Rumors and prognostications about which networking company Dell was going to acquire have been silenced today with the announcement of Dell's intent to acquire Force10. It's no secret that Dell has been shopping for a networking vendor, and some analysts' top pick for Dell's acquisition strategy was Brocade, which would have given Dell a strong entry into both Ethernet and Fibre Channel networking, but it appears those predictions were off the mark. What Dell gets from Force10 is an equipment vendor that specializes in high-performance computing and has a clearly defined strategy to support cloud computing, orchestration and automation. While Force 10 doesn't have the product breadth of other candidates, it fits well into Dell's data center strategy.
"Rumors of Dell buying Brocade were not realistic. Brocade is unbuyable because much of their fibre channel business, near 75%, is OEM'ed through vendors like EMC, HP and IBM. Any vendor that bought Brocade would alienate Brocade's other OEM partners, driving them into Cisco's arms, which would deplete revenues, " says Howard Marks, chief scientist of DeepStorage.net and a Network Computing contributor.
Dell representatives confirmed that Dell plans to retain a good relationship with Brocade, but that relationship may change in some dimensions. They cite some product overlap, likely in the PowerConnect B-series products, which are OEM'd from Brocade. Dell wants to retain the PowerConnect branding for campus LAN networking and focus the newly acquired Force10 products on the data center. Of course, Dell also wants to retain Brocade as a partner for Fibre Channel storage networking.
According to recent Dell'Oro market share numbers, Force10 market share by revenue is miniscule, less than 1%, compared with the rest of the market. The important part of the deal is that Dell gets Force10's technology. This includes both high-capacity, low-latency switching and Force10's Open Automation features, such as on-switch Perl and Python scripting, as well as Force10's virtualization framework, which provides the underlying framework for cloud services, including service separation and management, traffic analysis and high availability.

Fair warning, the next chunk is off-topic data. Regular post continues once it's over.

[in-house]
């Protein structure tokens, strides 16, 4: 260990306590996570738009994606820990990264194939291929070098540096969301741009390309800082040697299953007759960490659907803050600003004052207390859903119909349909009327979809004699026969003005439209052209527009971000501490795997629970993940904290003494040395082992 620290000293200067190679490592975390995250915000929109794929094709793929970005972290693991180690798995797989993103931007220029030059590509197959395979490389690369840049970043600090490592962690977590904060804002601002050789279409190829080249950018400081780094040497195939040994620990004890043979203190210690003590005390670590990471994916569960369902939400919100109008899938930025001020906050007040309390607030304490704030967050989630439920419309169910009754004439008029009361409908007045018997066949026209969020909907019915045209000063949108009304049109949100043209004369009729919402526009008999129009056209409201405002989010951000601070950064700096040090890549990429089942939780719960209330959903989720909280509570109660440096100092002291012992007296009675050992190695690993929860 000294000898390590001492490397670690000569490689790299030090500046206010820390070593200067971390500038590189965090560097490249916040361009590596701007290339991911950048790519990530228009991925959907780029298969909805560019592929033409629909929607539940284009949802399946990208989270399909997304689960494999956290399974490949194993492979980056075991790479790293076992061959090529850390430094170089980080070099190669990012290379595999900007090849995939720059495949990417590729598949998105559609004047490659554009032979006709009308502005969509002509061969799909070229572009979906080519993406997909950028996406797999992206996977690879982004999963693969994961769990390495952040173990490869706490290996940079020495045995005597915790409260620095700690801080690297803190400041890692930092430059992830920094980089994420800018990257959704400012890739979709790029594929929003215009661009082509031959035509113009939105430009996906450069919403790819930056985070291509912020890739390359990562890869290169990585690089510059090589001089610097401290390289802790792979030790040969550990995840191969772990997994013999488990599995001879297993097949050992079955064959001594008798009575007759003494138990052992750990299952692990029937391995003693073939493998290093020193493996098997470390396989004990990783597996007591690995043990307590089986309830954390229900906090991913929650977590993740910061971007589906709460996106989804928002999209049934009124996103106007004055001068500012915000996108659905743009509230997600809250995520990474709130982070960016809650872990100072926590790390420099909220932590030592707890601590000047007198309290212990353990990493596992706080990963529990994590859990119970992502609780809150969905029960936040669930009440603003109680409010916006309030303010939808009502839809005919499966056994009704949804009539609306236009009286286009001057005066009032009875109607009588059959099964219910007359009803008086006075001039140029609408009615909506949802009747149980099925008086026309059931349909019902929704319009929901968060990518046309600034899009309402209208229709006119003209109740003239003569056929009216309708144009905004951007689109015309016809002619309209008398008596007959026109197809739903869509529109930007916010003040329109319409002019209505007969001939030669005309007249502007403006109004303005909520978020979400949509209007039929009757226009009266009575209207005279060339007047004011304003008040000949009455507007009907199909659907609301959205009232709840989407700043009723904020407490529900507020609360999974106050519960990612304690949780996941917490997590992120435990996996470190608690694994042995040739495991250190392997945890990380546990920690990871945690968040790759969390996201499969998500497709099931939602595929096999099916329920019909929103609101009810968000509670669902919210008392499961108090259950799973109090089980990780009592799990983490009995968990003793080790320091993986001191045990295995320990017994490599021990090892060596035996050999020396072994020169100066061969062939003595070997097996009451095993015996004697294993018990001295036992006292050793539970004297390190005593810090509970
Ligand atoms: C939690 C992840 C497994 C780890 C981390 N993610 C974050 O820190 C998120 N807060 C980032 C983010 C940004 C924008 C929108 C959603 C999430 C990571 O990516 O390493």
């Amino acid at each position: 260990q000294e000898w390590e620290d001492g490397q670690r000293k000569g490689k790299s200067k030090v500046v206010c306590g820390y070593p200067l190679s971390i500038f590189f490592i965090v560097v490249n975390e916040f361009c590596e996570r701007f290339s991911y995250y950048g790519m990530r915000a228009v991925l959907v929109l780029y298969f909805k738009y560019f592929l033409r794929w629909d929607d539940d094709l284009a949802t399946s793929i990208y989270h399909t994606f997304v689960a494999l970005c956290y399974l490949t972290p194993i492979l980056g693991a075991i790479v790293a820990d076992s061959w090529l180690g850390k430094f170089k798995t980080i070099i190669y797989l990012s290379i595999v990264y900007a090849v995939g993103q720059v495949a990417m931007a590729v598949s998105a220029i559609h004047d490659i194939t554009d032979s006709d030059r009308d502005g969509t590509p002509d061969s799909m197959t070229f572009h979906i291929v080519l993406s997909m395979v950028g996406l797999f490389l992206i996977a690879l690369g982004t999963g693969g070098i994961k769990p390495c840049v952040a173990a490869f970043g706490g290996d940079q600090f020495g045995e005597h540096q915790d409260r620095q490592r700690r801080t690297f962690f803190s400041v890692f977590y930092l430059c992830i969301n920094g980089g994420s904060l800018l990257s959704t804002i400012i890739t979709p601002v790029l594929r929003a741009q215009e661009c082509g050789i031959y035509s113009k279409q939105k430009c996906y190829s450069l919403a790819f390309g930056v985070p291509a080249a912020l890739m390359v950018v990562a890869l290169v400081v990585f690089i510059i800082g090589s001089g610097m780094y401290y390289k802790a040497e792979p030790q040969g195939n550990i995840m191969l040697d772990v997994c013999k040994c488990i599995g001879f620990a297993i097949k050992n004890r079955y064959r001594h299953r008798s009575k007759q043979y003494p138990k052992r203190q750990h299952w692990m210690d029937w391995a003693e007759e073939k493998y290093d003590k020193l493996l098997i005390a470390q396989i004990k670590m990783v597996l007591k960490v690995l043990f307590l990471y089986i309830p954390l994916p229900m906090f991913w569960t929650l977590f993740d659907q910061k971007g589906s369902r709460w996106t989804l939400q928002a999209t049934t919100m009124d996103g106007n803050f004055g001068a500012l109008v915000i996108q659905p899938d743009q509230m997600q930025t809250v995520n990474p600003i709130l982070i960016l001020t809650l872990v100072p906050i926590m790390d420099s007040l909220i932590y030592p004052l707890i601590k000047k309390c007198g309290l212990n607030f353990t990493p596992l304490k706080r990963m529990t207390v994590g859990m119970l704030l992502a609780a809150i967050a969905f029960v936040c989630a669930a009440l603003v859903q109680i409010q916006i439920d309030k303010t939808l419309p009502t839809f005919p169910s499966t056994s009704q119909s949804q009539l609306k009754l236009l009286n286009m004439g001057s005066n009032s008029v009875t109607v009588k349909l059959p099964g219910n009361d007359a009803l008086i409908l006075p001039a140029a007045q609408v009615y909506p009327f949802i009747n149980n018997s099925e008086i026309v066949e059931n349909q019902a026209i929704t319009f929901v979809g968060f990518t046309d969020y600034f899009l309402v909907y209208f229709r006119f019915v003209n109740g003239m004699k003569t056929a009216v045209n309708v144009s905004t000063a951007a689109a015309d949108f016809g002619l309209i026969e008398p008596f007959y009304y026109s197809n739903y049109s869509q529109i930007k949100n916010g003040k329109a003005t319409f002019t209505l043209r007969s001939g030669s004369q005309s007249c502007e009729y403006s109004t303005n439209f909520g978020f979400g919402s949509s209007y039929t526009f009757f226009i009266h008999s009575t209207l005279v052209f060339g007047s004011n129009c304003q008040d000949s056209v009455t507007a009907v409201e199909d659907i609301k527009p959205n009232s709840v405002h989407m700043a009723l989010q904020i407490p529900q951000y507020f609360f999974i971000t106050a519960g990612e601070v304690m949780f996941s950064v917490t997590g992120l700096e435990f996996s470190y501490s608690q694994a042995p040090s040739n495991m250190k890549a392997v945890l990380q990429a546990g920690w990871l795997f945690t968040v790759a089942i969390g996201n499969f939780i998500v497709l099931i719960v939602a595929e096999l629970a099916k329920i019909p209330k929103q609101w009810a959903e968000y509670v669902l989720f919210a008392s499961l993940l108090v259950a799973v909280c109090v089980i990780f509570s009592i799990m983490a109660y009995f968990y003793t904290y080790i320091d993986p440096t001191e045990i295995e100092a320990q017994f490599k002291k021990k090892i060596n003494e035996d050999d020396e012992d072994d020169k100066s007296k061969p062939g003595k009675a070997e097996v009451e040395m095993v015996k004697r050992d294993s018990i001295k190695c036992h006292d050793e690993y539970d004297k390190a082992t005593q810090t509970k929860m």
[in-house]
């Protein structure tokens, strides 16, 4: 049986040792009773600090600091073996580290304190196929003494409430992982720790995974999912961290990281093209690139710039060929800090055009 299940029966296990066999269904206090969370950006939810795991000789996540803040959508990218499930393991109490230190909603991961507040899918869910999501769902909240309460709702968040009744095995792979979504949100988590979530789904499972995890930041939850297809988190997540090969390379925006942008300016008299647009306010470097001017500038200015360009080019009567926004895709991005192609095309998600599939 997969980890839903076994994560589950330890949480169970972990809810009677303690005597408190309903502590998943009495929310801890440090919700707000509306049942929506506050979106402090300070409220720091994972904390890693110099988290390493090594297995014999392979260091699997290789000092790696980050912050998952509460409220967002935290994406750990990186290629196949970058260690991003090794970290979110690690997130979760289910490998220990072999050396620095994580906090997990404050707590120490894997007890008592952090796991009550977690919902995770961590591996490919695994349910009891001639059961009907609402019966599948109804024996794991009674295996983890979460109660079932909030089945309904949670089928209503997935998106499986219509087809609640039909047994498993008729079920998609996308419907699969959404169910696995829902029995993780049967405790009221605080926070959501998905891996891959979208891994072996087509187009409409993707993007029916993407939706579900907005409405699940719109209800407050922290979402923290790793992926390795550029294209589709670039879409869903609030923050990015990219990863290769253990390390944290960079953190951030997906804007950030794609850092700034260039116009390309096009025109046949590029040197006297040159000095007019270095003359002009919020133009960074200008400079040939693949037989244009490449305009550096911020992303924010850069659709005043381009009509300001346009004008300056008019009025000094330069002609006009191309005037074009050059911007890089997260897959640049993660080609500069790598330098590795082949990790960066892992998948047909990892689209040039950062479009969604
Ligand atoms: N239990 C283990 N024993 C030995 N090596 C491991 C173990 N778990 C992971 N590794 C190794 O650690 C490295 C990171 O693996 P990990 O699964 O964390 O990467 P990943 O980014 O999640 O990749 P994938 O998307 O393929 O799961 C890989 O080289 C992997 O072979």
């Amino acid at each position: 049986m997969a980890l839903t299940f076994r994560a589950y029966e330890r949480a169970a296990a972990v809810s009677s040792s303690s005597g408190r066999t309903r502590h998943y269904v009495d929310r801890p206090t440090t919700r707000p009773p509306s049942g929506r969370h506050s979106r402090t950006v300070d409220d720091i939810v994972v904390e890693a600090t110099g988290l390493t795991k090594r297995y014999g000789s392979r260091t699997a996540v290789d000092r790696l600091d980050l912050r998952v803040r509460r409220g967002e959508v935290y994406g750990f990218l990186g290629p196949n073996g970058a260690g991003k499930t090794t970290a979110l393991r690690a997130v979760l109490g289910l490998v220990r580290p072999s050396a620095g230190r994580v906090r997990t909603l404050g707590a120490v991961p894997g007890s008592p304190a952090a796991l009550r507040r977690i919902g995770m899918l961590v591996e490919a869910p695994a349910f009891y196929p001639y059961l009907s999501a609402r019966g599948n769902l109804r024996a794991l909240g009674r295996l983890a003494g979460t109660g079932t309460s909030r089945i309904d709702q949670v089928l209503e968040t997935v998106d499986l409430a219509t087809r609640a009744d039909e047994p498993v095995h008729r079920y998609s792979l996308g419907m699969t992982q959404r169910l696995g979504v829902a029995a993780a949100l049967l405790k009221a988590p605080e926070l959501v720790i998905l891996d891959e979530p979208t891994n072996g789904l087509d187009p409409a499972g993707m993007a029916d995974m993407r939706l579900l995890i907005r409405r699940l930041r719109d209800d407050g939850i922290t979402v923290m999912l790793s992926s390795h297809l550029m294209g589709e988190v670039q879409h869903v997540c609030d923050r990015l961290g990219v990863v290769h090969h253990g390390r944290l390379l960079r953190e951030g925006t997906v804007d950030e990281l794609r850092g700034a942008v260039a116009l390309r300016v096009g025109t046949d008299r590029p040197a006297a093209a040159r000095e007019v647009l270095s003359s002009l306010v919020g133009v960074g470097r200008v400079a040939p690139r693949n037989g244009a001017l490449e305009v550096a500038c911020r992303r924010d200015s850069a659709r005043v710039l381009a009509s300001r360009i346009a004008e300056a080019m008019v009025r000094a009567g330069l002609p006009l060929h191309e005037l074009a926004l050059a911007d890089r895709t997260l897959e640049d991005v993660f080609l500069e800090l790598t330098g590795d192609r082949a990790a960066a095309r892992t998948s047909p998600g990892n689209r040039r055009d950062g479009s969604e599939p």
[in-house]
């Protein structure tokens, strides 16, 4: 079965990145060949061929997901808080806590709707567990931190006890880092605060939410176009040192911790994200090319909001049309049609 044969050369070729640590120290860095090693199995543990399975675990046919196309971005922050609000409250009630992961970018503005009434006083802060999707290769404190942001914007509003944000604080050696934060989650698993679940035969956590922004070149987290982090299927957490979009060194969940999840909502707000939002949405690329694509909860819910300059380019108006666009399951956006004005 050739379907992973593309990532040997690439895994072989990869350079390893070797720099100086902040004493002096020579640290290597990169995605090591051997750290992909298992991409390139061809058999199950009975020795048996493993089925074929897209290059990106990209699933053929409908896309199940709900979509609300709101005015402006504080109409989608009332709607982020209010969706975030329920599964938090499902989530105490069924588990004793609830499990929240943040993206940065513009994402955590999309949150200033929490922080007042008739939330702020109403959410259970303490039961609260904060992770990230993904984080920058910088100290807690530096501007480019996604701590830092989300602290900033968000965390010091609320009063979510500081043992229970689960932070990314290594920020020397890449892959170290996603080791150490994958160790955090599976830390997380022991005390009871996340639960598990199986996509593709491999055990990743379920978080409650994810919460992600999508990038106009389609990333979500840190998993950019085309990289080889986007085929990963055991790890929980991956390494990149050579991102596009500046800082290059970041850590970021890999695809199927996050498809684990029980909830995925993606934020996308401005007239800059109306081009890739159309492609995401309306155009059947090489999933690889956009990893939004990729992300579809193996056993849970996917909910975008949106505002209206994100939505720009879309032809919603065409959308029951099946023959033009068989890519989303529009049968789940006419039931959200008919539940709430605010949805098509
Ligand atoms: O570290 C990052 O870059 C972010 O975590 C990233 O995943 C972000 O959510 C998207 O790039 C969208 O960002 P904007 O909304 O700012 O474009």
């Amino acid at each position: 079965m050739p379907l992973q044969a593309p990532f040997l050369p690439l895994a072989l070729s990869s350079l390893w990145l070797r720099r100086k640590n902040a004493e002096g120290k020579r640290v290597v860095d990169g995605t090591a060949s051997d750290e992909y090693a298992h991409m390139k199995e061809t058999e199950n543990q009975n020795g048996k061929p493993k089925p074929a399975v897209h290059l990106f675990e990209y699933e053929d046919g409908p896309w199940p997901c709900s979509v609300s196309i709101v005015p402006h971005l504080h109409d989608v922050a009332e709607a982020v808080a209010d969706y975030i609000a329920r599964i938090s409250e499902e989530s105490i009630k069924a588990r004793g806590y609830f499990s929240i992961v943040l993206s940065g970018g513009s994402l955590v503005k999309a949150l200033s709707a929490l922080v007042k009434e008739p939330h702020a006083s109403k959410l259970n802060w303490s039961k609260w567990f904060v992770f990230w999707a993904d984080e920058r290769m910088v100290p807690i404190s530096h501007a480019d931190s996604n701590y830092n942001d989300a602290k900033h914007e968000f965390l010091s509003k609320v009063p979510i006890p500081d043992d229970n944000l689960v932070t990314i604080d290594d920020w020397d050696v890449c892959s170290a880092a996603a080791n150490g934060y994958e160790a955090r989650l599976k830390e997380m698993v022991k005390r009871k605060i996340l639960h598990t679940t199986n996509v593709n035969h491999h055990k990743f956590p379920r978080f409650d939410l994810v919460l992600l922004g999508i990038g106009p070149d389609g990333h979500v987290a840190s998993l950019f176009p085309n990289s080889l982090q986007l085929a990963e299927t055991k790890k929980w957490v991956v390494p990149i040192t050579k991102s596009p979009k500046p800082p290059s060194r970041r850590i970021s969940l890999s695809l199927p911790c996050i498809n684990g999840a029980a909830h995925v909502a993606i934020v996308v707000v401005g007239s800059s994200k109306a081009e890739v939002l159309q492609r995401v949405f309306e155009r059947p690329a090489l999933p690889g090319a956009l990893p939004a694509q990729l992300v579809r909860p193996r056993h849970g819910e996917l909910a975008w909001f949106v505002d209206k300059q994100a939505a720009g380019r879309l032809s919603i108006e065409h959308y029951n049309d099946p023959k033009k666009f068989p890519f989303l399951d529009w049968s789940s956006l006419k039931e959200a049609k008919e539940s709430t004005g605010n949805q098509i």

Greg Ferro, network architect and Network Computing contributor, says, "Force10 is a top-notch network switching company--years of experience and proven products. Add that to Dell, which had servers and storage customers but no network. It's a perfect match. Dell uses its name, Force10 brings the goods. Say hello to three vertically integrated data center companies: Cisco, HP and Dell."
Force10 brings Dell instant credibility in data center networking without having to worry about maintaining partnerships with third parties like Juniper or run the risk of a key networking partner getting acquired. What will be interesting is how Dell integrates Force10's product line into Dell's cloud initiatives. Dell representatives highlighted three key areas: Dell's virtual network services infrastructure, which supports virtualization in the network to automate virtual machine moves, adds, changes and management; automation from the edge, in which applications drive changes as needed; and flattening the network, with increasing port speeds and greater port density.
Dell needed its own networking gear with which it could control the direction. Force10 has the intellectual property hardware and software, along with a proven track record in high-demand environments, as well as a foot in the door at many organizations Dell might not get entry to. Dell has the sales channel for servers and storage that brings the whole picture together. If Dell executes well, this acquisition will be big for them.
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